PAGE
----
Brad Brach – Only on a team with a bullpen like the Orioles would Brach not be a rather certain lock to be a part of it. I am big on the big guy. Even with the crowded pen, I think he makes the team … apart from a spring training meltdown.

Brian Matusz – A fellow who has become a favorite of O’s fans to beat up, Matusz has sadly earned some of it. Yet he can soundly shut down Big Papi and quietly shut down hitters over a stretch of time. He is becoming more expensive to have and maintain. He’s a better choice in my view than Wesley Wright, but not by much. My bet is that he is with the Orioles in April.

Logan Verrett and Jason Garcia – The Orioles love Rule 5 Draftees like few other organizations. They did not go through the trouble of getting these two players to not give them a very long look and every shot at making the team and being retained. But it is difficult to be one of the top teams in baseball (which is what the Orioles are, prognosticators be cursed) and have room for a fringe player in this category. My guess is that they find a way to make it happen, at least for a while.

Wesley Wright – It would not seem that the Orioles got Wright without a plan to keep him, so I suspect he makes it. But this is the very pinnacle of the bubble. In fact, if you’re keeping score, we are actually at number 26. So, either Wright, a Rule 5, Matusz or Brach can’t make it.

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T.J. McFarland – As much as McFarland has given the Orioles some game-saving innings in the past in middle relief, I don’t see a scenario where he comes north at the beginning of the year. There are too many others blocking the road. If he pitches well at all, he will see time again in Baltimore through one circumstance or another.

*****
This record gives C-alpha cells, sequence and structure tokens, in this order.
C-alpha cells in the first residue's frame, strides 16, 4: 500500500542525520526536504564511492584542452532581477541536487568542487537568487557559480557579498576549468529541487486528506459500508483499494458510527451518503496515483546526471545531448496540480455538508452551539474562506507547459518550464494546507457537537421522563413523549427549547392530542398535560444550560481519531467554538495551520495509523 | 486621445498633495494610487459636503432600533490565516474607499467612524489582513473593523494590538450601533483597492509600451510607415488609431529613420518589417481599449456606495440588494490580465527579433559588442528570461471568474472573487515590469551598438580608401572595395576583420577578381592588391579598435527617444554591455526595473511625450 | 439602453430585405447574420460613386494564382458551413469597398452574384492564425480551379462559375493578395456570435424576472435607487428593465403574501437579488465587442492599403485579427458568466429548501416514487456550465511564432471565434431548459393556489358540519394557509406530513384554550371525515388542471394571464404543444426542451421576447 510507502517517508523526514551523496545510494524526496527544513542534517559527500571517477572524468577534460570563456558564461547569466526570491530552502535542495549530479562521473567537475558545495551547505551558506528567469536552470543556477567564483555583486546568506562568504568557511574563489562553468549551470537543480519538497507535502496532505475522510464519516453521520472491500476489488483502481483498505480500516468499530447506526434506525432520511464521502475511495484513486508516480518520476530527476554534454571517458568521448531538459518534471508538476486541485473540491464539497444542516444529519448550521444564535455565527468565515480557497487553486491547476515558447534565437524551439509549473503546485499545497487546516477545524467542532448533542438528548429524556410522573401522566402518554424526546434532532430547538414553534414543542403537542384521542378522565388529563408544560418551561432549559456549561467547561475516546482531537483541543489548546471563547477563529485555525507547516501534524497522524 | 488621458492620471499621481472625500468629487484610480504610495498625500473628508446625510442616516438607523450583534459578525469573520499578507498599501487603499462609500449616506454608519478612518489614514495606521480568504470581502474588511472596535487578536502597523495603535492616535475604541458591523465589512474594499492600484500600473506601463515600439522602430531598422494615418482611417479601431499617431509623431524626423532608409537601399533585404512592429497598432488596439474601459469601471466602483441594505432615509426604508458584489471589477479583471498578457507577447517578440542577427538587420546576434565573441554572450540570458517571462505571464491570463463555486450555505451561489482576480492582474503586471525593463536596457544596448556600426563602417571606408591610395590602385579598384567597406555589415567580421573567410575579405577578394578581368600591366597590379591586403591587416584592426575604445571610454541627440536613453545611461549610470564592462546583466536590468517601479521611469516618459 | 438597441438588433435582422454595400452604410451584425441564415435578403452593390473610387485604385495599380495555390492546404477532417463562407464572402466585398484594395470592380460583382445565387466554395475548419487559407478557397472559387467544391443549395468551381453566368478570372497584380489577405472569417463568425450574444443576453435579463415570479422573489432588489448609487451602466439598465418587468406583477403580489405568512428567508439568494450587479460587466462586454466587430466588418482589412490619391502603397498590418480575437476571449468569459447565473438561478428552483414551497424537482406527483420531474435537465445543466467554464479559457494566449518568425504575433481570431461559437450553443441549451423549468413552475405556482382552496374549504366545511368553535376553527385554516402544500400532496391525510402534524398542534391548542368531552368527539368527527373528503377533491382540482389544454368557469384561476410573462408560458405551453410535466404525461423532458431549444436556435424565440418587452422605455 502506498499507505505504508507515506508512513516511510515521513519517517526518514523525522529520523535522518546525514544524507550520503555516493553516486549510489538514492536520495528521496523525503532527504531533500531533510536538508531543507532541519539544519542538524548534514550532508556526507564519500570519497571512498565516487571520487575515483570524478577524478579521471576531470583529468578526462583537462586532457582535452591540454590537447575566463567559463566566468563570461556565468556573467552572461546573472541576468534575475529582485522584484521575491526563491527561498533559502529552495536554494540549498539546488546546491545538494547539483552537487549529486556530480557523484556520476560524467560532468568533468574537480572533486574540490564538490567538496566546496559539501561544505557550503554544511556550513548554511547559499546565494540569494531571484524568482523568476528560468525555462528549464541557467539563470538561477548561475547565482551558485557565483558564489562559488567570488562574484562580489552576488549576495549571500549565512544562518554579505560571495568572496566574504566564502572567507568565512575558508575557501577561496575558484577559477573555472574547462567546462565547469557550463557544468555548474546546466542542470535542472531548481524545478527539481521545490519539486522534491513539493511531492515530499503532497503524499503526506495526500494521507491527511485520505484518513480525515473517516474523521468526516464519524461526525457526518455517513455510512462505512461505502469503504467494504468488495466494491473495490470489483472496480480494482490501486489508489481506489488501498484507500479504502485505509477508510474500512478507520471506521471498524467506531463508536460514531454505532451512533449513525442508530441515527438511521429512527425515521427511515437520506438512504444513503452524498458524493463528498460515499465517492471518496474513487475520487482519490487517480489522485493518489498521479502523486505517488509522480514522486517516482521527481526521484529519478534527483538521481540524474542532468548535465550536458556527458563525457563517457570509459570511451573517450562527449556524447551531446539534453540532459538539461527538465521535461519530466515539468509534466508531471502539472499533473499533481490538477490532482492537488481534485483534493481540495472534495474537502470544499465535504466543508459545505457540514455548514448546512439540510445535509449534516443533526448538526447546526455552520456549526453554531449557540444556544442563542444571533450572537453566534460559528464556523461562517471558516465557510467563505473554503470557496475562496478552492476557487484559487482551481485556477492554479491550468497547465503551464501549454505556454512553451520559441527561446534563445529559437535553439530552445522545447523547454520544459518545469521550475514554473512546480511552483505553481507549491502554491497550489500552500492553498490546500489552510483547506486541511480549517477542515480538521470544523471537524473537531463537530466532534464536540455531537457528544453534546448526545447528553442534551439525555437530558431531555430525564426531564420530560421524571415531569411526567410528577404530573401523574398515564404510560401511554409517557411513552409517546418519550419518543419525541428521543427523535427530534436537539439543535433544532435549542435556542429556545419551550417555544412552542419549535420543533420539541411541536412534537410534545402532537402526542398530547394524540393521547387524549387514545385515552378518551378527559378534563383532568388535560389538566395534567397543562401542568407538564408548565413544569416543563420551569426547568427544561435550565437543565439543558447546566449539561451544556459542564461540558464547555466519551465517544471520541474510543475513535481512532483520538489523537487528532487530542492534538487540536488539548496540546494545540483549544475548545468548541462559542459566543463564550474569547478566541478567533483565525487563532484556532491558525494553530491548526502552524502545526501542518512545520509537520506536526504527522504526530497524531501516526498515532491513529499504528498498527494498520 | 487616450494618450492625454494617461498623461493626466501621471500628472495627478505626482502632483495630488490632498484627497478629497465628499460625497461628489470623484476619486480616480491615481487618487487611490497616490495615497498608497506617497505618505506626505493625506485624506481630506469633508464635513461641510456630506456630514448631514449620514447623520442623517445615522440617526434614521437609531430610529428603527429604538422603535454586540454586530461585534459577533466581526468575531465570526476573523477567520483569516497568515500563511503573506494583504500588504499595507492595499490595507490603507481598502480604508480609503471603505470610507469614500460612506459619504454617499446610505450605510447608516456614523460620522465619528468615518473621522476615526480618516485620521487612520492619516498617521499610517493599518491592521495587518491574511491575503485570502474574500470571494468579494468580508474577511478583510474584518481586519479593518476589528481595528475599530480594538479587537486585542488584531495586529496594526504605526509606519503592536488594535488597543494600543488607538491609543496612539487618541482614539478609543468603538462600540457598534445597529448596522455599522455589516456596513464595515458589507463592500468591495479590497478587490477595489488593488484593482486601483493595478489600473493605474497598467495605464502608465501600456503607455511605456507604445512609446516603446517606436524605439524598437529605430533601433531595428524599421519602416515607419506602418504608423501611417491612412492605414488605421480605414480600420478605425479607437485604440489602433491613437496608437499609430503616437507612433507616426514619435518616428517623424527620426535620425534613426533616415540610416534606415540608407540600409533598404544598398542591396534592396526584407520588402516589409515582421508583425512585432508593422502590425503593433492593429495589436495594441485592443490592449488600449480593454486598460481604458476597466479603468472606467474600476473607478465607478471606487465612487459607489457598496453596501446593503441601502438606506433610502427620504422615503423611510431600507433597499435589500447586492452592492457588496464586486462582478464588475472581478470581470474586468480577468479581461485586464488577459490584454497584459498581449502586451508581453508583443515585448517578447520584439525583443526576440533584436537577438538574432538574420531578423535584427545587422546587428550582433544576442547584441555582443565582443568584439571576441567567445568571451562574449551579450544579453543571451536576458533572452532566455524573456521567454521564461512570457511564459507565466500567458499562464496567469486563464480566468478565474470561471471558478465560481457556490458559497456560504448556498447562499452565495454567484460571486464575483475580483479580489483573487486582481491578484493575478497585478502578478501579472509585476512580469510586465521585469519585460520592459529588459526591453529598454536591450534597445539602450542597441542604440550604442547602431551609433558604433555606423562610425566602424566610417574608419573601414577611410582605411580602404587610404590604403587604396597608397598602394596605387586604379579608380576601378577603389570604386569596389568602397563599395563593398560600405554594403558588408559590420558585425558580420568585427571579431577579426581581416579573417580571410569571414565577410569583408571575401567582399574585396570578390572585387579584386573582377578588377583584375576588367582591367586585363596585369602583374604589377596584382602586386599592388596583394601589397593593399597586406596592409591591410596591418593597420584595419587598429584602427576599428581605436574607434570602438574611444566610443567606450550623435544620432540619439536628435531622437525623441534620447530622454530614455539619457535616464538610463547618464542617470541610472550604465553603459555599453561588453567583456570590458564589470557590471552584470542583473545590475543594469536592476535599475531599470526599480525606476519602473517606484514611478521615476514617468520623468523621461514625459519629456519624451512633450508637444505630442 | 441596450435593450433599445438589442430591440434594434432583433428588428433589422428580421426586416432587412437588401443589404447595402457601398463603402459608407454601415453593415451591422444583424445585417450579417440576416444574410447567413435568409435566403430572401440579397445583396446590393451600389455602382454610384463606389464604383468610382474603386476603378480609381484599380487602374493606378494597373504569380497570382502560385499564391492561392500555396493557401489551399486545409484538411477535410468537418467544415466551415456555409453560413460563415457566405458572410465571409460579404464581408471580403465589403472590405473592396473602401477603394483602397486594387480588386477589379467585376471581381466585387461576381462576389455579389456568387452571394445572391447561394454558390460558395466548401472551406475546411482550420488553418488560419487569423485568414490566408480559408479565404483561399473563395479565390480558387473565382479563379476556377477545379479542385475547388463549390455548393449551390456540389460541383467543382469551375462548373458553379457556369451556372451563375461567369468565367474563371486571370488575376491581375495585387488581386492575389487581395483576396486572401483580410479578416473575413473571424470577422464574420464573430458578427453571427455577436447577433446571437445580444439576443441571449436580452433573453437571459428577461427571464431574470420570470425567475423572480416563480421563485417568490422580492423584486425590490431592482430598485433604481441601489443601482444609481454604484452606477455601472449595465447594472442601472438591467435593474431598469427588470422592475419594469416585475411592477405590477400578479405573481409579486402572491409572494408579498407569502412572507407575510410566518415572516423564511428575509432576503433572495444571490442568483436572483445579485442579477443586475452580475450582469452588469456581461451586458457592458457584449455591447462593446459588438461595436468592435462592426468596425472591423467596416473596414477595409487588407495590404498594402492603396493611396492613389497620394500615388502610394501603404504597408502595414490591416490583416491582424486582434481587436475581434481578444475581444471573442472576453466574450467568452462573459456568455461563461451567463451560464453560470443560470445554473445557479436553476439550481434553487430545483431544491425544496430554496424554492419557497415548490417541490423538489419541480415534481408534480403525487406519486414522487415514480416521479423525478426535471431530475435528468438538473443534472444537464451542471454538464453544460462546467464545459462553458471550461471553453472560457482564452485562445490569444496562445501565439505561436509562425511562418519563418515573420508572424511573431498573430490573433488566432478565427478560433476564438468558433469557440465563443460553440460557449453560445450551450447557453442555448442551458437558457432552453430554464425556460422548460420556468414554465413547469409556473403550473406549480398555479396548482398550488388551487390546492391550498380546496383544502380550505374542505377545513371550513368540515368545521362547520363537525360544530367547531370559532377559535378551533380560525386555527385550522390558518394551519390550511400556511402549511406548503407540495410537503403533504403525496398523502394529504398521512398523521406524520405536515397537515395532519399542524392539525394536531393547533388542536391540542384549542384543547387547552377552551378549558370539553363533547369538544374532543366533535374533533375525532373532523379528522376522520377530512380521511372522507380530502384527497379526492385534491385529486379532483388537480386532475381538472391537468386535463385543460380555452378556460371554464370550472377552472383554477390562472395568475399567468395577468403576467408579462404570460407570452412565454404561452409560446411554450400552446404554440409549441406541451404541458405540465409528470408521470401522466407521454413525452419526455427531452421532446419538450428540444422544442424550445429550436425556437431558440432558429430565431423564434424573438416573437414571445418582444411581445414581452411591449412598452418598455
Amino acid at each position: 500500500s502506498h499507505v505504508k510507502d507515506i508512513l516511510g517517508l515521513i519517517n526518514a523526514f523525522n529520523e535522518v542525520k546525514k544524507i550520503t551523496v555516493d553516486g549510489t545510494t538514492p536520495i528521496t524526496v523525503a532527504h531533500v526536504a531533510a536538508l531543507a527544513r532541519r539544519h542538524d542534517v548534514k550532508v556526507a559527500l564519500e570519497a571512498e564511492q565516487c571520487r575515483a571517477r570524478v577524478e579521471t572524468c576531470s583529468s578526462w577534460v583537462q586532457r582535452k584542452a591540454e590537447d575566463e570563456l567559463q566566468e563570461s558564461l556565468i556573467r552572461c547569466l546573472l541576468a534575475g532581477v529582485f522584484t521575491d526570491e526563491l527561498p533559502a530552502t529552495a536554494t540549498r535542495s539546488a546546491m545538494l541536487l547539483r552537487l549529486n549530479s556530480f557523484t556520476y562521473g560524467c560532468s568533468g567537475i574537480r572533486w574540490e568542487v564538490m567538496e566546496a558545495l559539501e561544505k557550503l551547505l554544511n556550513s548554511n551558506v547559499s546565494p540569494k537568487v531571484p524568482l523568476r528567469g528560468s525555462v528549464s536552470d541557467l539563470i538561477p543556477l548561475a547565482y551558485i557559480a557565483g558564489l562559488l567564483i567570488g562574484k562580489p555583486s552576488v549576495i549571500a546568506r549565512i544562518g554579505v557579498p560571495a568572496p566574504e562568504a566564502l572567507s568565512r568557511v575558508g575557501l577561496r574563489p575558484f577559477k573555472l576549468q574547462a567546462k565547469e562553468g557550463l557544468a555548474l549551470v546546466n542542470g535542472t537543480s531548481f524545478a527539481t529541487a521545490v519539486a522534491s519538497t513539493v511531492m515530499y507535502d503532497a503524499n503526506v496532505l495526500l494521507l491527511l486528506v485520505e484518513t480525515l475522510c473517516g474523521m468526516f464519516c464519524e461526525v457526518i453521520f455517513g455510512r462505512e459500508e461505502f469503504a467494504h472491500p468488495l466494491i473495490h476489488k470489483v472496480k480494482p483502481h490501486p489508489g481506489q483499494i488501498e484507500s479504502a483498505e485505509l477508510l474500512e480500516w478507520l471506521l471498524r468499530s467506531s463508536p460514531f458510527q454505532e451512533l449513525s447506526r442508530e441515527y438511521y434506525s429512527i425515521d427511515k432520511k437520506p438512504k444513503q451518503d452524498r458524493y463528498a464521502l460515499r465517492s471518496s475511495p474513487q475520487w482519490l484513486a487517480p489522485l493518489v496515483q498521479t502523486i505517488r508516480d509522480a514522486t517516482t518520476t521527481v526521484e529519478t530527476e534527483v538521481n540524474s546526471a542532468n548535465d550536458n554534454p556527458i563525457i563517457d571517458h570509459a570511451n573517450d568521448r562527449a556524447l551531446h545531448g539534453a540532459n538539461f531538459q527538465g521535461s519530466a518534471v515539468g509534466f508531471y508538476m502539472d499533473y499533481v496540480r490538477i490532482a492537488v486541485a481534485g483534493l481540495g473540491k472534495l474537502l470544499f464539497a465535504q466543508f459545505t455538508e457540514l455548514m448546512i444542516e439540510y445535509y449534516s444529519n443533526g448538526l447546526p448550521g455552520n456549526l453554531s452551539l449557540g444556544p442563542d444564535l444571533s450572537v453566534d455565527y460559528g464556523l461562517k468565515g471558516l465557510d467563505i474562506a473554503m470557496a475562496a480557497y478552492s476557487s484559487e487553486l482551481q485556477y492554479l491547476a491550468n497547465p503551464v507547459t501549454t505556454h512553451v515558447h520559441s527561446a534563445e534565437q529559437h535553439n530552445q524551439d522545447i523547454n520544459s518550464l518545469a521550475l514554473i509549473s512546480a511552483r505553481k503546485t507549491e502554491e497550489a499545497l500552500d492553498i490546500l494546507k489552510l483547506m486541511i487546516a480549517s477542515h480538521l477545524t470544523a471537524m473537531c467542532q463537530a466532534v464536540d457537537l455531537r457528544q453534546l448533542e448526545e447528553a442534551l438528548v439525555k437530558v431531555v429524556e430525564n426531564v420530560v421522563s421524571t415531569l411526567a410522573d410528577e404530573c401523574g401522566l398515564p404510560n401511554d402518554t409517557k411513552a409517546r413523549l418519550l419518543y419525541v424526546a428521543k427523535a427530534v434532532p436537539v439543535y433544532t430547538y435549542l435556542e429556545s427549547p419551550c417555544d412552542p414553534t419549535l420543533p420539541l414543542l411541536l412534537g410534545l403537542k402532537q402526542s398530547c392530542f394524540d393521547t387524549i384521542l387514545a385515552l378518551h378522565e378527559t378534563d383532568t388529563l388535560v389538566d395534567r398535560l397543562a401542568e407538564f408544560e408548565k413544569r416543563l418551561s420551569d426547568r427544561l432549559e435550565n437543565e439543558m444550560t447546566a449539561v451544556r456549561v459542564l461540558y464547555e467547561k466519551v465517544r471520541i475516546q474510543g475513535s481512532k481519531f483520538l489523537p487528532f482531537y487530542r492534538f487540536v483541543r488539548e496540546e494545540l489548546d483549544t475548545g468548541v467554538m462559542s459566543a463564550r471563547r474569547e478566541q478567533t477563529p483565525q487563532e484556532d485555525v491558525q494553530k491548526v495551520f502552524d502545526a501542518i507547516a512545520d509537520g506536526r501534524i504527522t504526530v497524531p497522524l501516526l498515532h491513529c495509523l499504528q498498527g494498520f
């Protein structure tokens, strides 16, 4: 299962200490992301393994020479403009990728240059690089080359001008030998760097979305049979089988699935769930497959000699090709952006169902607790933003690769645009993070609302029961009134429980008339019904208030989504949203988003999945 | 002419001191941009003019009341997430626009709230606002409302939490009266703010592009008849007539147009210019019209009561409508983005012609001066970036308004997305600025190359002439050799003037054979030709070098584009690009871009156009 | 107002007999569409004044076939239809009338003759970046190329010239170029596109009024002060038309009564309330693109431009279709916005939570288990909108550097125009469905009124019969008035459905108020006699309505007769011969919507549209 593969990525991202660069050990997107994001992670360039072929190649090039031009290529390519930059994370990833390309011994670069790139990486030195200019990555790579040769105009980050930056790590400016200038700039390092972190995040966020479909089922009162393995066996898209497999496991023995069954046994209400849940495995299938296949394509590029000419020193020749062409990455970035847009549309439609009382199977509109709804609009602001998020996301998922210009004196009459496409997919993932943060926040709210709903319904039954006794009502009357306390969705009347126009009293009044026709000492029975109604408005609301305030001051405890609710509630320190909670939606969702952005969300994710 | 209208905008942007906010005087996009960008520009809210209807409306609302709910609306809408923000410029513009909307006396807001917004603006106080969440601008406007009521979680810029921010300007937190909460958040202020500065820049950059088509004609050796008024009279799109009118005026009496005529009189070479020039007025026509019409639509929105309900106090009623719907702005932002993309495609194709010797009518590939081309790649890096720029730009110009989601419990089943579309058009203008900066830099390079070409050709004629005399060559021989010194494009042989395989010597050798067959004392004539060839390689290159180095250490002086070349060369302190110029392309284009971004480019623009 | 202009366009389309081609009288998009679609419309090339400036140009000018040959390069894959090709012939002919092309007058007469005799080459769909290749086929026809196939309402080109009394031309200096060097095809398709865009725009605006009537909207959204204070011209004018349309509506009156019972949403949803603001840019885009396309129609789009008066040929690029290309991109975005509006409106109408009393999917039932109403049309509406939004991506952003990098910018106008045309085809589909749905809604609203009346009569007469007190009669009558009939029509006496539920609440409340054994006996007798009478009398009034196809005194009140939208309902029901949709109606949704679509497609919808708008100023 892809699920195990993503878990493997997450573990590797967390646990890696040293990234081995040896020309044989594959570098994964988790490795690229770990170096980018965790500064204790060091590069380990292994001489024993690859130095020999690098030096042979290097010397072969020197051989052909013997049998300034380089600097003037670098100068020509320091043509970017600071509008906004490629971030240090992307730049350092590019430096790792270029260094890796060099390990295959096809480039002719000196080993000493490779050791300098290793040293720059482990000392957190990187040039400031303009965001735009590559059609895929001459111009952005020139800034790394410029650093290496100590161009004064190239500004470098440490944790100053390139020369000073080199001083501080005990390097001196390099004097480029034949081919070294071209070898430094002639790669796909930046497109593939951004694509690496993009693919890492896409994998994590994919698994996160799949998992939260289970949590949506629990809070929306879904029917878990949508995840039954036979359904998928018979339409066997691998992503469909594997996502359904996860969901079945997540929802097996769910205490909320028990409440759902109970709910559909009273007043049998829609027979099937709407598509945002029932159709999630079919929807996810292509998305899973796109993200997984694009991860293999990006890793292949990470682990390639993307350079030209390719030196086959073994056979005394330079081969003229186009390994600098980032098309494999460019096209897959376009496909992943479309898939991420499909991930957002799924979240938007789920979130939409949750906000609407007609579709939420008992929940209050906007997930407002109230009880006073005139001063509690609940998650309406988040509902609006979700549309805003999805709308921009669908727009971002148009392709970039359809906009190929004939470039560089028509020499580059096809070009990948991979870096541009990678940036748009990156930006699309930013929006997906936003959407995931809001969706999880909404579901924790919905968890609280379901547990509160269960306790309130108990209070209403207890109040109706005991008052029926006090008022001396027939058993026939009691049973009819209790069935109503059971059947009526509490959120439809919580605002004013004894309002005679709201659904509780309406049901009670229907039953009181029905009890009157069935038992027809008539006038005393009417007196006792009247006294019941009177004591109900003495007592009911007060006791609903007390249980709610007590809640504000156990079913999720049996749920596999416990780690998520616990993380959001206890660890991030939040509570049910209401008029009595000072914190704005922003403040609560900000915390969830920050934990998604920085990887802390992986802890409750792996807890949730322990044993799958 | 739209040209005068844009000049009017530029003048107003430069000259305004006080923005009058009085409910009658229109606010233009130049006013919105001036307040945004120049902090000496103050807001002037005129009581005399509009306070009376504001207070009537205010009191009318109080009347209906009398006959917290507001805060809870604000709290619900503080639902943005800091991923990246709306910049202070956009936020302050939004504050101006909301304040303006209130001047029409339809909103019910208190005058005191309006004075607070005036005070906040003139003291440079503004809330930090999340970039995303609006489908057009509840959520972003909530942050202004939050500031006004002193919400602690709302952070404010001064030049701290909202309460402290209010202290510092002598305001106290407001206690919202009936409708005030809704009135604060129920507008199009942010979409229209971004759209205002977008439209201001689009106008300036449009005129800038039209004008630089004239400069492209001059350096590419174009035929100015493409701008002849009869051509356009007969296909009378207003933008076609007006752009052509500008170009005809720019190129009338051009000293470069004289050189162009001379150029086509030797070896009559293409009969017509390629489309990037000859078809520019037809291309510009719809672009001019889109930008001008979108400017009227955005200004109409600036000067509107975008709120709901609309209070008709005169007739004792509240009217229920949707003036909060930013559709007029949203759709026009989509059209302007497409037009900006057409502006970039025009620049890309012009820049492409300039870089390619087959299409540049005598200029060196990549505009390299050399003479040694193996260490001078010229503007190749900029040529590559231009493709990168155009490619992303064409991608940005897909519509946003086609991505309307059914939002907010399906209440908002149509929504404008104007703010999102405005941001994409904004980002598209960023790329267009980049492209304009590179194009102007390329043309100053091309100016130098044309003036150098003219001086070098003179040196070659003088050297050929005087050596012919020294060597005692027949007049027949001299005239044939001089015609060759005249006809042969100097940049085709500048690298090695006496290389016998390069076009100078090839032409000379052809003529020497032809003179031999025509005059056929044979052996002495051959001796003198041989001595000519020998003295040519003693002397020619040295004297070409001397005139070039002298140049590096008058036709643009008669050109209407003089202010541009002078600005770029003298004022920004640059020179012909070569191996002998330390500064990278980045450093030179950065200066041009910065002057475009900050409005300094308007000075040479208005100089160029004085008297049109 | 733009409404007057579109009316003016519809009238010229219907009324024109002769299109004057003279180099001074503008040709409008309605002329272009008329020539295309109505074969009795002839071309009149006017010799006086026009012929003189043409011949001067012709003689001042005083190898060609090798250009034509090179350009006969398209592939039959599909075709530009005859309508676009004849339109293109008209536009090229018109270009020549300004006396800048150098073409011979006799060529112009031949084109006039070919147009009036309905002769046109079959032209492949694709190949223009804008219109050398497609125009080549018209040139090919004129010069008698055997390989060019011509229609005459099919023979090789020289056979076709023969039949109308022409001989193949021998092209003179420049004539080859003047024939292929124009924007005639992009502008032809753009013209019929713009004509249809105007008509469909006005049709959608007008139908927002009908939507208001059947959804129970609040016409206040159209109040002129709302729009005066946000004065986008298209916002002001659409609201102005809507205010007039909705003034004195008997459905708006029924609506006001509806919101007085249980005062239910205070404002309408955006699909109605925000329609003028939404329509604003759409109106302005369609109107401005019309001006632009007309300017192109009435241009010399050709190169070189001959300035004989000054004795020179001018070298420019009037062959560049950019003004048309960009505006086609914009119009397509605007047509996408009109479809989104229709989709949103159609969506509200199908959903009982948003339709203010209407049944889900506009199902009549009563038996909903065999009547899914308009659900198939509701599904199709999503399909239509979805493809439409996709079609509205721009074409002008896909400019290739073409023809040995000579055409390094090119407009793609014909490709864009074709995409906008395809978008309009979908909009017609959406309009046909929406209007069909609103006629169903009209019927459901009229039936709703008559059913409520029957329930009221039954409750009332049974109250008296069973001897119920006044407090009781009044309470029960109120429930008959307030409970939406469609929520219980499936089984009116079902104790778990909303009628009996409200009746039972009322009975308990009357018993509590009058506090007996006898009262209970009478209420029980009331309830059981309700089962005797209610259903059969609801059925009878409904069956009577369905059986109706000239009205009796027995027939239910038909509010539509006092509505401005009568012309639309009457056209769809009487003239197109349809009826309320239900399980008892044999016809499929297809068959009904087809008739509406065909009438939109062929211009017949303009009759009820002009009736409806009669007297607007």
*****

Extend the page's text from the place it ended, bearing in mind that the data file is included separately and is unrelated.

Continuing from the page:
Ryan Webb – In the second year of his free agent contract, Webb has had some successes with the Orioles, but his several bad outings inflated his numbers while deflating the Orioles’ confidence in him. Webb will pitch some for the Orioles in 2015, I just don’t think it will be at the beginning or for the full season. If he has a great spring training, perhaps a team in serious need of relief help would be willing to trade and add his $1.75 million salary.

Henry Urrutia – The Cuban defector seemed to have all the air knocked out of him in 2014 when he did not make the roster at the end of spring training. Then an injury messed up the remainder of the year. He has to not allow those things to happen this season. Urrutia needs a great spring and a solid start at AAA to be positioned for a call-up when need and opportunity collide.

Nolan Reimold – Would even a blistering spring with six or seven home runs put Reimold on the team? I don’t see how. It will take something else to happen.

All in all, there are a lot of good baseball players on this list. The Baltimore Orioles truly do have team depth, and they use it … as in the roster article from yesterday …

Next: The Orioles will find a way to use 45 players